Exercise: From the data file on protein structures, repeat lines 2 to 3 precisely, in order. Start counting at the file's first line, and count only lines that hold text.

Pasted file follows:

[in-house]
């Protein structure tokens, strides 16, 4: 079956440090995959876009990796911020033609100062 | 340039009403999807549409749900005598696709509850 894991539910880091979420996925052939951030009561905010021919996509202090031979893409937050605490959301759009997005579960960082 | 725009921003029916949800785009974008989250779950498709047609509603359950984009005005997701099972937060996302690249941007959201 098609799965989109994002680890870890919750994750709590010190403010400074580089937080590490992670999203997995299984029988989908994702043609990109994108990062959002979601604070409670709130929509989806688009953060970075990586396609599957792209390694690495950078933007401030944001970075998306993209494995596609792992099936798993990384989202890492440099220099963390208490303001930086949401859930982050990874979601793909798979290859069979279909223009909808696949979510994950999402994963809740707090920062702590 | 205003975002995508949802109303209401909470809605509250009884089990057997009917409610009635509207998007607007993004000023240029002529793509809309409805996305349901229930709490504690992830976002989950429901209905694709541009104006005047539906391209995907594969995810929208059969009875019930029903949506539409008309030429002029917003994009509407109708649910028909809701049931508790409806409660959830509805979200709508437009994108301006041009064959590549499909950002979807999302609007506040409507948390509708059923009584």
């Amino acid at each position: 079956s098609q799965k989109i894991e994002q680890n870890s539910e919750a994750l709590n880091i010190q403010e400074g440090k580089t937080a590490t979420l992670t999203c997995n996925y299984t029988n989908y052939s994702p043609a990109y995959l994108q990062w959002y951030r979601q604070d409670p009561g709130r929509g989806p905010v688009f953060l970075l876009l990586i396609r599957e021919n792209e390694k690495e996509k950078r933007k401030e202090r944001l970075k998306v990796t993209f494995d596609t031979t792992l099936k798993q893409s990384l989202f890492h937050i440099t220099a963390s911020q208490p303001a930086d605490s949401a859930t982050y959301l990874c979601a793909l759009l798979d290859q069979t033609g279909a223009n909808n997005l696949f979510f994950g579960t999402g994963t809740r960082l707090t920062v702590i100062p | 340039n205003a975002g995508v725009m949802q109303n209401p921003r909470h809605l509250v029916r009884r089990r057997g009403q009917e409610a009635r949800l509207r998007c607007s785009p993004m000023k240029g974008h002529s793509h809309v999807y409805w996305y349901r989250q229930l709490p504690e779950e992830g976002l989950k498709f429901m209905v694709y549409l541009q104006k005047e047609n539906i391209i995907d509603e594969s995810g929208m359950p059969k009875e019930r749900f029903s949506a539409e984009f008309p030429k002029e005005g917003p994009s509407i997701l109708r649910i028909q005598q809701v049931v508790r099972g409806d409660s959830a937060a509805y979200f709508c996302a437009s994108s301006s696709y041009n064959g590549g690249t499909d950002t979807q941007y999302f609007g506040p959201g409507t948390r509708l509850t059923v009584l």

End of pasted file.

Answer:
């Protein structure tokens, strides 16, 4: 079956440090995959876009990796911020033609100062 | 340039009403999807549409749900005598696709509850 894991539910880091979420996925052939951030009561905010021919996509202090031979893409937050605490959301759009997005579960960082 | 725009921003029916949800785009974008989250779950498709047609509603359950984009005005997701099972937060996302690249941007959201 098609799965989109994002680890870890919750994750709590010190403010400074580089937080590490992670999203997995299984029988989908994702043609990109994108990062959002979601604070409670709130929509989806688009953060970075990586396609599957792209390694690495950078933007401030944001970075998306993209494995596609792992099936798993990384989202890492440099220099963390208490303001930086949401859930982050990874979601793909798979290859069979279909223009909808696949979510994950999402994963809740707090920062702590 | 205003975002995508949802109303209401909470809605509250009884089990057997009917409610009635509207998007607007993004000023240029002529793509809309409805996305349901229930709490504690992830976002989950429901209905694709541009104006005047539906391209995907594969995810929208059969009875019930029903949506539409008309030429002029917003994009509407109708649910028909809701049931508790409806409660959830509805979200709508437009994108301006041009064959590549499909950002979807999302609007506040409507948390509708059923009584």
């Amino acid at each position: 079956s098609q799965k989109i894991e994002q680890n870890s539910e919750a994750l709590n880091i010190q403010e400074g440090k580089t937080a590490t979420l992670t999203c997995n996925y299984t029988n989908y052939s994702p043609a990109y995959l994108q990062w959002y951030r979601q604070d409670p009561g709130r929509g989806p905010v688009f953060l970075l876009l990586i396609r599957e021919n792209e390694k690495e996509k950078r933007k401030e202090r944001l970075k998306v990796t993209f494995d596609t031979t792992l099936k798993q893409s990384l989202f890492h937050i440099t220099a963390s911020q208490p303001a930086d605490s949401a859930t982050y959301l990874c979601a793909l759009l798979d290859q069979t033609g279909a223009n909808n997005l696949f979510f994950g579960t999402g994963t809740r960082l707090t920062v702590i100062p | 340039n205003a975002g995508v725009m949802q109303n209401p921003r909470h809605l509250v029916r009884r089990r057997g009403q009917e409610a009635r949800l509207r998007c607007s785009p993004m000023k240029g974008h002529s793509h809309v999807y409805w996305y349901r989250q229930l709490p504690e779950e992830g976002l989950k498709f429901m209905v694709y549409l541009q104006k005047e047609n539906i391209i995907d509603e594969s995810g929208m359950p059969k009875e019930r749900f029903s949506a539409e984009f008309p030429k002029e005005g917003p994009s509407i997701l109708r649910i028909q005598q809701v049931v508790r099972g409806d409660s959830a937060a509805y979200f709508c996302a437009s994108s301006s696709y041009n064959g590549g690249t499909d950002t979807q941007y999302f609007g506040p959201g409507t948390r509708l509850t059923v009584l």